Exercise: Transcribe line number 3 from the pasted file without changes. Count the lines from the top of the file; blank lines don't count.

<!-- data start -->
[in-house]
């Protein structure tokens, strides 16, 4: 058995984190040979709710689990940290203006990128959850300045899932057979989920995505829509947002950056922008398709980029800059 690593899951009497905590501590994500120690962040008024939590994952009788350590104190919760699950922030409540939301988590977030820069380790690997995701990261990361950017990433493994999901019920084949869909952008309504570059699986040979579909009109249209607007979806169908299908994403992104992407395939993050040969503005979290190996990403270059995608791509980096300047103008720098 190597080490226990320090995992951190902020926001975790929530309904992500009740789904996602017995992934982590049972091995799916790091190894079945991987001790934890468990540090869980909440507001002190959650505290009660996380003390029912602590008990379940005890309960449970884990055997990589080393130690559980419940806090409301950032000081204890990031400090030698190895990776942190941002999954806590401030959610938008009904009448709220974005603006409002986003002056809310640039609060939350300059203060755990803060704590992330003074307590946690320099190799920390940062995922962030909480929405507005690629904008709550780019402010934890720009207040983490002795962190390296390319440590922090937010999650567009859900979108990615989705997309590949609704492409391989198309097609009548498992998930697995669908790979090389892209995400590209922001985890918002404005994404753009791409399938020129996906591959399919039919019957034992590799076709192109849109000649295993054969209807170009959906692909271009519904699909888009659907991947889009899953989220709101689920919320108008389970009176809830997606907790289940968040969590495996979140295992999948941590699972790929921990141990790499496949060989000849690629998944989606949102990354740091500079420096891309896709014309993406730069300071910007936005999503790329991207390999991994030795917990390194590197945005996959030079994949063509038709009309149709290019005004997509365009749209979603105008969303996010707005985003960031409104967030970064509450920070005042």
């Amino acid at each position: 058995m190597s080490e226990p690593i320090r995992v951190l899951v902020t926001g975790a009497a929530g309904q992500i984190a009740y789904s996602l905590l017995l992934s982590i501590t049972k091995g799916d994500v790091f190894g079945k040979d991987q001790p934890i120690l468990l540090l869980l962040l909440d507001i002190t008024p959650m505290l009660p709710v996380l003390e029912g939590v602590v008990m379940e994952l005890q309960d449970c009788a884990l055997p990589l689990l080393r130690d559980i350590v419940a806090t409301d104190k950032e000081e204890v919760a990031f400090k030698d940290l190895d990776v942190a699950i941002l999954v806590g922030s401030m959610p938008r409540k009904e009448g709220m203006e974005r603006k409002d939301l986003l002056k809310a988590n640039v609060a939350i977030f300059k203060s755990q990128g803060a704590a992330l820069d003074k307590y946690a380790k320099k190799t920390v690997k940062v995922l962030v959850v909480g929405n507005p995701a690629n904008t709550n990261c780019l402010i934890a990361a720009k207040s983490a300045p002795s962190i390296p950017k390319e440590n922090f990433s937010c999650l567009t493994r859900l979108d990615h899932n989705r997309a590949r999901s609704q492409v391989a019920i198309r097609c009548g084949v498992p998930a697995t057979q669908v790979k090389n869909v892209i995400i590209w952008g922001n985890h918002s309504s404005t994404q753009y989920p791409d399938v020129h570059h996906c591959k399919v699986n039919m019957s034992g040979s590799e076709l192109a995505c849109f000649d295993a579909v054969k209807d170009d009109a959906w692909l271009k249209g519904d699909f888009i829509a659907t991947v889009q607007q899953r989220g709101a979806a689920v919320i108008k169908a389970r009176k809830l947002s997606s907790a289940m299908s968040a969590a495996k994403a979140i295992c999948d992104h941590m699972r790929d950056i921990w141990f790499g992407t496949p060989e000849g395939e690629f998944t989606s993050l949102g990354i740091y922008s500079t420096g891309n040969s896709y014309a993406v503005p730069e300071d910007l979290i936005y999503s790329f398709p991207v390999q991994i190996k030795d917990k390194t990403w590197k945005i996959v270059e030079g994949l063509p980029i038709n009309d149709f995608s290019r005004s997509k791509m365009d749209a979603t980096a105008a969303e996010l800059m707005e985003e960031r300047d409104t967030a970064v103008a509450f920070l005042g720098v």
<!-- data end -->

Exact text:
């Amino acid at each position: 058995m190597s080490e226990p690593i320090r995992v951190l899951v902020t926001g975790a009497a929530g309904q992500i984190a009740y789904s996602l905590l017995l992934s982590i501590t049972k091995g799916d994500v790091f190894g079945k040979d991987q001790p934890i120690l468990l540090l869980l962040l909440d507001i002190t008024p959650m505290l009660p709710v996380l003390e029912g939590v602590v008990m379940e994952l005890q309960d449970c009788a884990l055997p990589l689990l080393r130690d559980i350590v419940a806090t409301d104190k950032e000081e204890v919760a990031f400090k030698d940290l190895d990776v942190a699950i941002l999954v806590g922030s401030m959610p938008r409540k009904e009448g709220m203006e974005r603006k409002d939301l986003l002056k809310a988590n640039v609060a939350i977030f300059k203060s755990q990128g803060a704590a992330l820069d003074k307590y946690a380790k320099k190799t920390v690997k940062v995922l962030v959850v909480g929405n507005p995701a690629n904008t709550n990261c780019l402010i934890a990361a720009k207040s983490a300045p002795s962190i390296p950017k390319e440590n922090f990433s937010c999650l567009t493994r859900l979108d990615h899932n989705r997309a590949r999901s609704q492409v391989a019920i198309r097609c009548g084949v498992p998930a697995t057979q669908v790979k090389n869909v892209i995400i590209w952008g922001n985890h918002s309504s404005t994404q753009y989920p791409d399938v020129h570059h996906c591959k399919v699986n039919m019957s034992g040979s590799e076709l192109a995505c849109f000649d295993a579909v054969k209807d170009d009109a959906w692909l271009k249209g519904d699909f888009i829509a659907t991947v889009q607007q899953r989220g709101a979806a689920v919320i108008k169908a389970r009176k809830l947002s997606s907790a289940m299908s968040a969590a495996k994403a979140i295992c999948d992104h941590m699972r790929d950056i921990w141990f790499g992407t496949p060989e000849g395939e690629f998944t989606s993050l949102g990354i740091y922008s500079t420096g891309n040969s896709y014309a993406v503005p730069e300071d910007l979290i936005y999503s790329f398709p991207v390999q991994i190996k030795d917990k390194t990403w590197k945005i996959v270059e030079g994949l063509p980029i038709n009309d149709f995608s290019r005004s997509k791509m365009d749209a979603t980096a105008a969303e996010l800059m707005e985003e960031r300047d409104t967030a970064v103008a509450f920070l005042g720098v």